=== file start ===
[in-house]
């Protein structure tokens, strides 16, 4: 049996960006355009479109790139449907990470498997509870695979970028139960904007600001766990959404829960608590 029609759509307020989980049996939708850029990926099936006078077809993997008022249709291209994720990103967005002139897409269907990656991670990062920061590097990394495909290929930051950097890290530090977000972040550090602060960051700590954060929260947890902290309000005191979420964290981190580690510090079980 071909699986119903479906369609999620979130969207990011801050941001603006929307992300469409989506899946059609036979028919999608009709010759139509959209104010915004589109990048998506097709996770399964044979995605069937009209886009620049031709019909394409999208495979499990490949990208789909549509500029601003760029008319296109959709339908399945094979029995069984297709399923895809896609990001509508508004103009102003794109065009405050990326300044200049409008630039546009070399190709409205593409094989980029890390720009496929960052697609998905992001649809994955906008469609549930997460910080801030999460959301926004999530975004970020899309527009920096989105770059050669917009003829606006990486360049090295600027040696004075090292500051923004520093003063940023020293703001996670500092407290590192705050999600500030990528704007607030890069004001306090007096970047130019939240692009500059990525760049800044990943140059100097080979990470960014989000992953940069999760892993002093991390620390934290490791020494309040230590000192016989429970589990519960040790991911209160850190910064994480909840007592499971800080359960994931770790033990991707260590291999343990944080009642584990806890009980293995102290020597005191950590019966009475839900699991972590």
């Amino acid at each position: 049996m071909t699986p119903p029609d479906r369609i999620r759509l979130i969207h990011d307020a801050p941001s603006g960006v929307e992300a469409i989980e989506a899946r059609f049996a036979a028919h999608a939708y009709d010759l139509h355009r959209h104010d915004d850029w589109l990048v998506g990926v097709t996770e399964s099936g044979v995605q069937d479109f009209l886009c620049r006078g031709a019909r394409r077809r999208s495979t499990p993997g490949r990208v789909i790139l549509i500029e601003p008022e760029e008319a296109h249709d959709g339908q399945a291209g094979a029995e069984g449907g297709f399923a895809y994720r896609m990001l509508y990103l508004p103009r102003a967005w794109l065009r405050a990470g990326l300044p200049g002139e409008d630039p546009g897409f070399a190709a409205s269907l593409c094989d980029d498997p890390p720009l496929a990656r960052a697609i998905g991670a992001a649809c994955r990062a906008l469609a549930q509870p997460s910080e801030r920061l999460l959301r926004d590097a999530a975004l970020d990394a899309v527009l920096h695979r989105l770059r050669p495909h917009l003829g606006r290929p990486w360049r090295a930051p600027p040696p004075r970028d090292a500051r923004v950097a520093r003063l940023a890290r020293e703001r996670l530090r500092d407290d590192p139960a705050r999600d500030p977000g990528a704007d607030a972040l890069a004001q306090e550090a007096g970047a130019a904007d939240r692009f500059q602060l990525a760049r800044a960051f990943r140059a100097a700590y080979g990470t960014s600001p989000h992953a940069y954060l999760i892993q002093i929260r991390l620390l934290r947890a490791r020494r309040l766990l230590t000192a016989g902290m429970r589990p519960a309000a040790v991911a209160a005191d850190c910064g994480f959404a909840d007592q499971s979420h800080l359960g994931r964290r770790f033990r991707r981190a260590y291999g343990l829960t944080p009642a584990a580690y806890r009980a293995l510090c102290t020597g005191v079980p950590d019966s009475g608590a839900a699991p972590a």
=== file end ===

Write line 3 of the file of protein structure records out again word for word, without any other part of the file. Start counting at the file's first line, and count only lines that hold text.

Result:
């Amino acid at each position: 049996m071909t699986p119903p029609d479906r369609i999620r759509l979130i969207h990011d307020a801050p941001s603006g960006v929307e992300a469409i989980e989506a899946r059609f049996a036979a028919h999608a939708y009709d010759l139509h355009r959209h104010d915004d850029w589109l990048v998506g990926v097709t996770e399964s099936g044979v995605q069937d479109f009209l886009c620049r006078g031709a019909r394409r077809r999208s495979t499990p993997g490949r990208v789909i790139l549509i500029e601003p008022e760029e008319a296109h249709d959709g339908q399945a291209g094979a029995e069984g449907g297709f399923a895809y994720r896609m990001l509508y990103l508004p103009r102003a967005w794109l065009r405050a990470g990326l300044p200049g002139e409008d630039p546009g897409f070399a190709a409205s269907l593409c094989d980029d498997p890390p720009l496929a990656r960052a697609i998905g991670a992001a649809c994955r990062a906008l469609a549930q509870p997460s910080e801030r920061l999460l959301r926004d590097a999530a975004l970020d990394a899309v527009l920096h695979r989105l770059r050669p495909h917009l003829g606006r290929p990486w360049r090295a930051p600027p040696p004075r970028d090292a500051r923004v950097a520093r003063l940023a890290r020293e703001r996670l530090r500092d407290d590192p139960a705050r999600d500030p977000g990528a704007d607030a972040l890069a004001q306090e550090a007096g970047a130019a904007d939240r692009f500059q602060l990525a760049r800044a960051f990943r140059a100097a700590y080979g990470t960014s600001p989000h992953a940069y954060l999760i892993q002093i929260r991390l620390l934290r947890a490791r020494r309040l766990l230590t000192a016989g902290m429970r589990p519960a309000a040790v991911a209160a005191d850190c910064g994480f959404a909840d007592q499971s979420h800080l359960g994931r964290r770790f033990r991707r981190a260590y291999g343990l829960t944080p009642a584990a580690y806890r009980a293995l510090c102290t020597g005191v079980p950590d019966s009475g608590a839900a699991p972590a």